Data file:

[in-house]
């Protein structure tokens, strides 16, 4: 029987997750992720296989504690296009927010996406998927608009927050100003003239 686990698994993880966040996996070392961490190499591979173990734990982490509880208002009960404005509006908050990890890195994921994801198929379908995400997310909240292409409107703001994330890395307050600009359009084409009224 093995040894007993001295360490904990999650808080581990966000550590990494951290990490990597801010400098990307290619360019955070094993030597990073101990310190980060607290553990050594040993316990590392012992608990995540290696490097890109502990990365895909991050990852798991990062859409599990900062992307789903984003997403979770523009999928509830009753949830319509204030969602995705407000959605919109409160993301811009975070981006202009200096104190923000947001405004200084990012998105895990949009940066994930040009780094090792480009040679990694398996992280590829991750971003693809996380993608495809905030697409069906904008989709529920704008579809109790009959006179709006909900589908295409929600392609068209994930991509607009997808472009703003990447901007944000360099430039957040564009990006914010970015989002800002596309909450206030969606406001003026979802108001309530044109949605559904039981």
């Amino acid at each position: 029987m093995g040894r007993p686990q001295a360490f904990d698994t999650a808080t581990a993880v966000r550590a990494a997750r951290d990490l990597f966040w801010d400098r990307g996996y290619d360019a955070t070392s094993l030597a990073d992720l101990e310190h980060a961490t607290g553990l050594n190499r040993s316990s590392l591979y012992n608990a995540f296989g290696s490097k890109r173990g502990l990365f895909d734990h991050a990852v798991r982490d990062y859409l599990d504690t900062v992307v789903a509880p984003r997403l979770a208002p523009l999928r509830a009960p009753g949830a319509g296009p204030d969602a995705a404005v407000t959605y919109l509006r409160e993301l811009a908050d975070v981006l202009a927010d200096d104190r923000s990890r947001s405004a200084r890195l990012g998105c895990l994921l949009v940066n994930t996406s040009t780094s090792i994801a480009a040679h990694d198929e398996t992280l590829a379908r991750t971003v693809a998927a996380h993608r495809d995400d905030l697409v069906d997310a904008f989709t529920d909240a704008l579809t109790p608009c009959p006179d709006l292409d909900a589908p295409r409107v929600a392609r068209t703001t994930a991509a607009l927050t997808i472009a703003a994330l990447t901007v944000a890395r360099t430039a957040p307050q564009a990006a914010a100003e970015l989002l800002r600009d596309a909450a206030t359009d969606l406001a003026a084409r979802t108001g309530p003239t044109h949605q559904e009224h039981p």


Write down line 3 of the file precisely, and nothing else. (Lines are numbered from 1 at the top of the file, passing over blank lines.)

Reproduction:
């Amino acid at each position: 029987m093995g040894r007993p686990q001295a360490f904990d698994t999650a808080t581990a993880v966000r550590a990494a997750r951290d990490l990597f966040w801010d400098r990307g996996y290619d360019a955070t070392s094993l030597a990073d992720l101990e310190h980060a961490t607290g553990l050594n190499r040993s316990s590392l591979y012992n608990a995540f296989g290696s490097k890109r173990g502990l990365f895909d734990h991050a990852v798991r982490d990062y859409l599990d504690t900062v992307v789903a509880p984003r997403l979770a208002p523009l999928r509830a009960p009753g949830a319509g296009p204030d969602a995705a404005v407000t959605y919109l509006r409160e993301l811009a908050d975070v981006l202009a927010d200096d104190r923000s990890r947001s405004a200084r890195l990012g998105c895990l994921l949009v940066n994930t996406s040009t780094s090792i994801a480009a040679h990694d198929e398996t992280l590829a379908r991750t971003v693809a998927a996380h993608r495809d995400d905030l697409v069906d997310a904008f989709t529920d909240a704008l579809t109790p608009c009959p006179d709006l292409d909900a589908p295409r409107v929600a392609r068209t703001t994930a991509a607009l927050t997808i472009a703003a994330l990447t901007v944000a890395r360099t430039a957040p307050q564009a990006a914010a100003e970015l989002l800002r600009d596309a909450a206030t359009d969606l406001a003026a084409r979802t108001g309530p003239t044109h949605q559904e009224h039981p």